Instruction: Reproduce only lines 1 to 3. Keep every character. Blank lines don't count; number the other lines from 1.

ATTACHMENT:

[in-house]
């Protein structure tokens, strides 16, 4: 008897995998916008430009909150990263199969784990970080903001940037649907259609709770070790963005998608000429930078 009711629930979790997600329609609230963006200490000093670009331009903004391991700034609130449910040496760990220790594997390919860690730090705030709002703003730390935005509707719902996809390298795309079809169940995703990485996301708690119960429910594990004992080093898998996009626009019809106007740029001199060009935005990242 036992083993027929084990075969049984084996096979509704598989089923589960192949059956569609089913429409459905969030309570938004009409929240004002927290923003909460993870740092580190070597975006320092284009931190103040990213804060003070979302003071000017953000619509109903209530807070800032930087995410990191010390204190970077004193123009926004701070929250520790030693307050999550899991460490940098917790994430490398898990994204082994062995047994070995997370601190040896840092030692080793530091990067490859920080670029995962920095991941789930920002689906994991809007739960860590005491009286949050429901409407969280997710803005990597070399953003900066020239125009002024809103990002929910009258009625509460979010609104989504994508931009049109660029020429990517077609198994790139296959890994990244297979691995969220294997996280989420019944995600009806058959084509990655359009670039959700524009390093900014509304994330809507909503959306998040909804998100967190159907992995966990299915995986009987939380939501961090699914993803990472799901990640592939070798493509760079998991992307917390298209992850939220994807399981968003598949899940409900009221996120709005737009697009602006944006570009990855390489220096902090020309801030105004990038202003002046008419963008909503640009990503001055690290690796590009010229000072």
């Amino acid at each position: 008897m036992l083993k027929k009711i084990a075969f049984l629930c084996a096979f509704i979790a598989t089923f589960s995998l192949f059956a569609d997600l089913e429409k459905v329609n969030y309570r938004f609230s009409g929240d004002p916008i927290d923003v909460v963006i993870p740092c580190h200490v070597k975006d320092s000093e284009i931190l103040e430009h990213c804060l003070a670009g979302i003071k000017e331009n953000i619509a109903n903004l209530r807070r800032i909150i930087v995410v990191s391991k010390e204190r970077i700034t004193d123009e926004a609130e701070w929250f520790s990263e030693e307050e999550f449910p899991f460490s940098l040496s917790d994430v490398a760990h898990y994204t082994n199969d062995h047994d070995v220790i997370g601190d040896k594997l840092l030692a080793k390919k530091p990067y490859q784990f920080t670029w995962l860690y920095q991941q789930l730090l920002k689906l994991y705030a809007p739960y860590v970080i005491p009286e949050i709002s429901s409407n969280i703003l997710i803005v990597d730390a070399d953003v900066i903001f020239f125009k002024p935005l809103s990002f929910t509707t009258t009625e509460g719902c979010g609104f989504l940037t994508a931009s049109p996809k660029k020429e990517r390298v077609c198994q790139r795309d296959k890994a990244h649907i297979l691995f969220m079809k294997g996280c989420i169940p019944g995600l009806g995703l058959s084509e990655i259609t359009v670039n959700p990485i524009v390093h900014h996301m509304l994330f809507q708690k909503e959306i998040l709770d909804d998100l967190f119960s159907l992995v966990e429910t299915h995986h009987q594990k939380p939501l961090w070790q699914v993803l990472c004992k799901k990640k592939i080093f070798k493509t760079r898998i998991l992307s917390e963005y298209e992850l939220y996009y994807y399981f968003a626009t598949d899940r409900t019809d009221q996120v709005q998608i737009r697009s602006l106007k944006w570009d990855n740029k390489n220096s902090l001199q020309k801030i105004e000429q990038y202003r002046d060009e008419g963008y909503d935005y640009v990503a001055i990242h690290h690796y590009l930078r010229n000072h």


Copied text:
[in-house]
């Protein structure tokens, strides 16, 4: 008897995998916008430009909150990263199969784990970080903001940037649907259609709770070790963005998608000429930078 009711629930979790997600329609609230963006200490000093670009331009903004391991700034609130449910040496760990220790594997390919860690730090705030709002703003730390935005509707719902996809390298795309079809169940995703990485996301708690119960429910594990004992080093898998996009626009019809106007740029001199060009935005990242 036992083993027929084990075969049984084996096979509704598989089923589960192949059956569609089913429409459905969030309570938004009409929240004002927290923003909460993870740092580190070597975006320092284009931190103040990213804060003070979302003071000017953000619509109903209530807070800032930087995410990191010390204190970077004193123009926004701070929250520790030693307050999550899991460490940098917790994430490398898990994204082994062995047994070995997370601190040896840092030692080793530091990067490859920080670029995962920095991941789930920002689906994991809007739960860590005491009286949050429901409407969280997710803005990597070399953003900066020239125009002024809103990002929910009258009625509460979010609104989504994508931009049109660029020429990517077609198994790139296959890994990244297979691995969220294997996280989420019944995600009806058959084509990655359009670039959700524009390093900014509304994330809507909503959306998040909804998100967190159907992995966990299915995986009987939380939501961090699914993803990472799901990640592939070798493509760079998991992307917390298209992850939220994807399981968003598949899940409900009221996120709005737009697009602006944006570009990855390489220096902090020309801030105004990038202003002046008419963008909503640009990503001055690290690796590009010229000072």
């Amino acid at each position: 008897m036992l083993k027929k009711i084990a075969f049984l629930c084996a096979f509704i979790a598989t089923f589960s995998l192949f059956a569609d997600l089913e429409k459905v329609n969030y309570r938004f609230s009409g929240d004002p916008i927290d923003v909460v963006i993870p740092c580190h200490v070597k975006d320092s000093e284009i931190l103040e430009h990213c804060l003070a670009g979302i003071k000017e331009n953000i619509a109903n903004l209530r807070r800032i909150i930087v995410v990191s391991k010390e204190r970077i700034t004193d123009e926004a609130e701070w929250f520790s990263e030693e307050e999550f449910p899991f460490s940098l040496s917790d994430v490398a760990h898990y994204t082994n199969d062995h047994d070995v220790i997370g601190d040896k594997l840092l030692a080793k390919k530091p990067y490859q784990f920080t670029w995962l860690y920095q991941q789930l730090l920002k689906l994991y705030a809007p739960y860590v970080i005491p009286e949050i709002s429901s409407n969280i703003l997710i803005v990597d730390a070399d953003v900066i903001f020239f125009k002024p935005l809103s990002f929910t509707t009258t009625e509460g719902c979010g609104f989504l940037t994508a931009s049109p996809k660029k020429e990517r390298v077609c198994q790139r795309d296959k890994a990244h649907i297979l691995f969220m079809k294997g996280c989420i169940p019944g995600l009806g995703l058959s084509e990655i259609t359009v670039n959700p990485i524009v390093h900014h996301m509304l994330f809507q708690k909503e959306i998040l709770d909804d998100l967190f119960s159907l992995v966990e429910t299915h995986h009987q594990k939380p939501l961090w070790q699914v993803l990472c004992k799901k990640k592939i080093f070798k493509t760079r898998i998991l992307s917390e963005y298209e992850l939220y996009y994807y399981f968003a626009t598949d899940r409900t019809d009221q996120v709005q998608i737009r697009s602006l106007k944006w570009d990855n740029k390489n220096s902090l001199q020309k801030i105004e000429q990038y202003r002046d060009e008419g963008y909503d935005y640009v990503a001055i990242h690290h690796y590009l930078r010229n000072h």